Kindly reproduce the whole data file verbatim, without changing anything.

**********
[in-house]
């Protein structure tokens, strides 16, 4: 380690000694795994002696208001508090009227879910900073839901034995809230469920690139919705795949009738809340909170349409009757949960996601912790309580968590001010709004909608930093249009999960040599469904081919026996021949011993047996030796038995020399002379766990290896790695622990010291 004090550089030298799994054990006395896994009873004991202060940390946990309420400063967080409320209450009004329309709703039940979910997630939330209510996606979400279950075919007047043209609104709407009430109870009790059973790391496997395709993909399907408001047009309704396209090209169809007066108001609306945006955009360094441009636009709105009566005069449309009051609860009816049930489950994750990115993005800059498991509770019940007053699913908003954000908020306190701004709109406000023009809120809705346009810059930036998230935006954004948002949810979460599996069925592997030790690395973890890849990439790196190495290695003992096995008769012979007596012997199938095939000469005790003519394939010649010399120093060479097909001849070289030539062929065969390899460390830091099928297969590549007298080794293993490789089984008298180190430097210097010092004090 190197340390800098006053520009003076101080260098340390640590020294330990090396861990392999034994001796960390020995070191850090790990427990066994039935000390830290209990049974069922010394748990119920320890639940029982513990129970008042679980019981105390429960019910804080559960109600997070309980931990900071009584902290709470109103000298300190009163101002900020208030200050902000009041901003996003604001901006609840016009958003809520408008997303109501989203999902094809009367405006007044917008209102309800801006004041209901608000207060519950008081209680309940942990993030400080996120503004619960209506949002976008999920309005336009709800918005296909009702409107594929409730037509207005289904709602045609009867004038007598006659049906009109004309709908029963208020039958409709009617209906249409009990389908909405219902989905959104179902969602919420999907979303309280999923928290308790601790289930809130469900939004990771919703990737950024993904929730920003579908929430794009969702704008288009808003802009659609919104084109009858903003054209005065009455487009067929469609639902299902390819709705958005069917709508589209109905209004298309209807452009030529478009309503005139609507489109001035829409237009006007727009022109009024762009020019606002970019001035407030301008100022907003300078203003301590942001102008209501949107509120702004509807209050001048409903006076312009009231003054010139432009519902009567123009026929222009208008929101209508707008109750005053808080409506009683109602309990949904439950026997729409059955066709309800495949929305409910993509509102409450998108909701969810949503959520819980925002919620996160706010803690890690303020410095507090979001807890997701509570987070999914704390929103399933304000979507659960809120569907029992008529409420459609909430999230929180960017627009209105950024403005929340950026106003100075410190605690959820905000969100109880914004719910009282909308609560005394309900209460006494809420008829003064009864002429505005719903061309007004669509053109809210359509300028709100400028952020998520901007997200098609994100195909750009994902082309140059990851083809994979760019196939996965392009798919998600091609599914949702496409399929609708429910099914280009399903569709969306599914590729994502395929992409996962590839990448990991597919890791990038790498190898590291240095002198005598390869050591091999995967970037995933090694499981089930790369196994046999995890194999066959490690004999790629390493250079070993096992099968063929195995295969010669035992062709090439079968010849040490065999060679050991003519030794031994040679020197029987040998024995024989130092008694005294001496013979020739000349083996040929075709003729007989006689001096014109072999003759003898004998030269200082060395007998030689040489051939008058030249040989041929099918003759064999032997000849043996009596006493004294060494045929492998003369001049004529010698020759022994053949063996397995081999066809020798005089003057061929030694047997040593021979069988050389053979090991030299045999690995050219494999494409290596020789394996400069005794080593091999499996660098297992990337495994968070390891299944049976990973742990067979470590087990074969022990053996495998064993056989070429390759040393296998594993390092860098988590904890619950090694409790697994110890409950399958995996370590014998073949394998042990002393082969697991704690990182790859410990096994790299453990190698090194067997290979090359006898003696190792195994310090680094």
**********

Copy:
[in-house]
């Protein structure tokens, strides 16, 4: 380690000694795994002696208001508090009227879910900073839901034995809230469920690139919705795949009738809340909170349409009757949960996601912790309580968590001010709004909608930093249009999960040599469904081919026996021949011993047996030796038995020399002379766990290896790695622990010291 004090550089030298799994054990006395896994009873004991202060940390946990309420400063967080409320209450009004329309709703039940979910997630939330209510996606979400279950075919007047043209609104709407009430109870009790059973790391496997395709993909399907408001047009309704396209090209169809007066108001609306945006955009360094441009636009709105009566005069449309009051609860009816049930489950994750990115993005800059498991509770019940007053699913908003954000908020306190701004709109406000023009809120809705346009810059930036998230935006954004948002949810979460599996069925592997030790690395973890890849990439790196190495290695003992096995008769012979007596012997199938095939000469005790003519394939010649010399120093060479097909001849070289030539062929065969390899460390830091099928297969590549007298080794293993490789089984008298180190430097210097010092004090 190197340390800098006053520009003076101080260098340390640590020294330990090396861990392999034994001796960390020995070191850090790990427990066994039935000390830290209990049974069922010394748990119920320890639940029982513990129970008042679980019981105390429960019910804080559960109600997070309980931990900071009584902290709470109103000298300190009163101002900020208030200050902000009041901003996003604001901006609840016009958003809520408008997303109501989203999902094809009367405006007044917008209102309800801006004041209901608000207060519950008081209680309940942990993030400080996120503004619960209506949002976008999920309005336009709800918005296909009702409107594929409730037509207005289904709602045609009867004038007598006659049906009109004309709908029963208020039958409709009617209906249409009990389908909405219902989905959104179902969602919420999907979303309280999923928290308790601790289930809130469900939004990771919703990737950024993904929730920003579908929430794009969702704008288009808003802009659609919104084109009858903003054209005065009455487009067929469609639902299902390819709705958005069917709508589209109905209004298309209807452009030529478009309503005139609507489109001035829409237009006007727009022109009024762009020019606002970019001035407030301008100022907003300078203003301590942001102008209501949107509120702004509807209050001048409903006076312009009231003054010139432009519902009567123009026929222009208008929101209508707008109750005053808080409506009683109602309990949904439950026997729409059955066709309800495949929305409910993509509102409450998108909701969810949503959520819980925002919620996160706010803690890690303020410095507090979001807890997701509570987070999914704390929103399933304000979507659960809120569907029992008529409420459609909430999230929180960017627009209105950024403005929340950026106003100075410190605690959820905000969100109880914004719910009282909308609560005394309900209460006494809420008829003064009864002429505005719903061309007004669509053109809210359509300028709100400028952020998520901007997200098609994100195909750009994902082309140059990851083809994979760019196939996965392009798919998600091609599914949702496409399929609708429910099914280009399903569709969306599914590729994502395929992409996962590839990448990991597919890791990038790498190898590291240095002198005598390869050591091999995967970037995933090694499981089930790369196994046999995890194999066959490690004999790629390493250079070993096992099968063929195995295969010669035992062709090439079968010849040490065999060679050991003519030794031994040679020197029987040998024995024989130092008694005294001496013979020739000349083996040929075709003729007989006689001096014109072999003759003898004998030269200082060395007998030689040489051939008058030249040989041929099918003759064999032997000849043996009596006493004294060494045929492998003369001049004529010698020759022994053949063996397995081999066809020798005089003057061929030694047997040593021979069988050389053979090991030299045999690995050219494999494409290596020789394996400069005794080593091999499996660098297992990337495994968070390891299944049976990973742990067979470590087990074969022990053996495998064993056989070429390759040393296998594993390092860098988590904890619950090694409790697994110890409950399958995996370590014998073949394998042990002393082969697991704690990182790859410990096994790299453990190698090194067997290979090359006898003696190792195994310090680094």